And there is, as far as I know, not a single bit of beach in that area. It is all wetlands and swamp. I do not think anyone goes there to sun bath or surf.

  • Milt

    To Edward and pzatchok —

    I think that pzatchok has it exactly right, and the legal argument from SpaceX will probably be couched in precisely these terms. That is, they will submit, based on longstanding precedent, that the Open Beaches Amendment allows enough “wiggle room” to accommodate temporary beach closures when it is in the *public interest* to do so. But will the Texas court rule that what SpaceX is doing — however vital to both the economy of Texas and to the national welfare — falls at least within the penumbra of the public interest provision? Likewise, will the court allow testing at Boca Chica to proceed for these reasons while this issue is litigated?

    As for the foresight of the SpaceX legal team, my thinking was that the Open Beaches Amendment, as part of the Texas Constitution, is legally determinant, and is strictures would ordinarily prevail over any conflicting provisions in the enabling legislation, land use regulations, zoning, etc., that were put in place to accommodate the company’s actions at Boca Chica. (But which, BTW, came first? The OBA or the provisions under which SpaceX operates?) In any case, SpaceX’s lawyers ought to have anticipated such challenges, and — hopefully — they are prepared to effectively defend both their client and the American people.

  • Milt: It is my understanding that the Open Beaches Amendment came first, and the extra provision to allow temporary closures for SpaceX launches came later.

  • Doubting Thomas

    Pzatchok – Just as a point of fact and reference there is a beach right at the end of the Boca Chica Beach Road. I walked the beach the day before the first attempt at IFT-1. If I could attach a picture, I could show you my son and I waving with stacked IFT-1 between us and taken from the beach looking up the dune.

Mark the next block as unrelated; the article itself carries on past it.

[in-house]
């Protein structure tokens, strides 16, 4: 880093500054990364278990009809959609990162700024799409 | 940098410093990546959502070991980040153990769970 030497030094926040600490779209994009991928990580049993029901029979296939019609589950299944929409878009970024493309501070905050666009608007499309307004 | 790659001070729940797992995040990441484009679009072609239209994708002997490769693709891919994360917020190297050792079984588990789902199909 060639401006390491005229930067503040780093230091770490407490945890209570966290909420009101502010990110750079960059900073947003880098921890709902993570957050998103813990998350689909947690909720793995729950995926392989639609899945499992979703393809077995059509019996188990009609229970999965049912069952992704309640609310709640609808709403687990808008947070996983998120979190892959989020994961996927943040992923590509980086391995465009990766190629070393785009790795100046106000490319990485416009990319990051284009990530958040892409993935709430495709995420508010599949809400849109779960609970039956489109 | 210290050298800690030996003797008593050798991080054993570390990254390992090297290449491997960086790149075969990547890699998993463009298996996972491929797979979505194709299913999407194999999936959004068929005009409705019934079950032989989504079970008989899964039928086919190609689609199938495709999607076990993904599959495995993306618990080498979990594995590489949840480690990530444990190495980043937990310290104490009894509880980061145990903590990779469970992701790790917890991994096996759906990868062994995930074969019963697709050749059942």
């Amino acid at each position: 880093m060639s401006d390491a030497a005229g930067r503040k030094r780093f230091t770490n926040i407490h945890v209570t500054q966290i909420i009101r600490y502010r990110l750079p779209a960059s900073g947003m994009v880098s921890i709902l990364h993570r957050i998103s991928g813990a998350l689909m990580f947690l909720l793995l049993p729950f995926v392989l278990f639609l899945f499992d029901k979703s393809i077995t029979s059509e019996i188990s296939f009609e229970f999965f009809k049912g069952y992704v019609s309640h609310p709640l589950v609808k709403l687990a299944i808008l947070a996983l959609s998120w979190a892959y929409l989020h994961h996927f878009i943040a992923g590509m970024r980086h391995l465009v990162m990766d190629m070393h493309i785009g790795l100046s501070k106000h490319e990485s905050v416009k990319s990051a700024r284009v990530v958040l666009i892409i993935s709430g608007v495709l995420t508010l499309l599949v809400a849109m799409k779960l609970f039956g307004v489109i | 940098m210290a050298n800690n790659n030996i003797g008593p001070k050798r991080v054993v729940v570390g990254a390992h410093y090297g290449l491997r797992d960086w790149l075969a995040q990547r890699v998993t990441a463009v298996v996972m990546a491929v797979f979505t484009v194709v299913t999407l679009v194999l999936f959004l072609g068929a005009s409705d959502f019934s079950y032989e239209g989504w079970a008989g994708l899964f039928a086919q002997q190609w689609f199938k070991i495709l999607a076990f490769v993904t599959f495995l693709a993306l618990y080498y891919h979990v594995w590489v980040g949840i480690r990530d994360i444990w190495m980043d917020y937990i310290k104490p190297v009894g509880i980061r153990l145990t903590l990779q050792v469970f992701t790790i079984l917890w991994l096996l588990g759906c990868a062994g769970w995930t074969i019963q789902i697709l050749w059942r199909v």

There are videos from various space YouTube sites that show having beach parties with the OLM in the background.

    We seem in Texas to vote on constitutional amendments about every other year. I think this one just bit Texas in the tail. Maybe an amendment could be turned around in a year to clarify intent. Maybe not because as written and interpreted it is exactly what the enviros and the democrat allies want.

  • Everitt Mickey

    Think outside the box.

    Consider off shore drilling platforms.

    Now consider and offshore launch platform.
    Consider an offshore launch platform outside the territorial limit.

    It might be cheaper than lawfare.

  • slicksister

    so don’t close the beaches. Just announce that during launch/testing events all beach activity is at your own risk. Let Darwin sort it out.

  • pzatchok

    Doubting Thomas

    Thanks for the correction. I have never looked it up before.

    I have only been to Padre Island and that was on a bad day for water quality. My trunks changed color. My girl friend wanted to go.

    Everitt Mickey

    As for offshore launch platforms. Sure they could work but think of just how large they would have to be to accommodate a whole launch site including. They would need blast proof buildings if they were going to be any smaller then the land based launch facilities.
    Then think about the manpower transportation problems. The materials transportation problems and the fuel transportation problems. Granted liquid gasses will not contaminate the water if spilled.

    And will they be built inside the view of the beach or outside? The waters get pretty deep that far out.. Imagine trying to lift Starship off of a moving boat going up and down. Unless you plan on manufacturing them out at sea.

    And in this day and age think about terrorists. They would love to blow one of those things up with a simple RPG off of a speed boat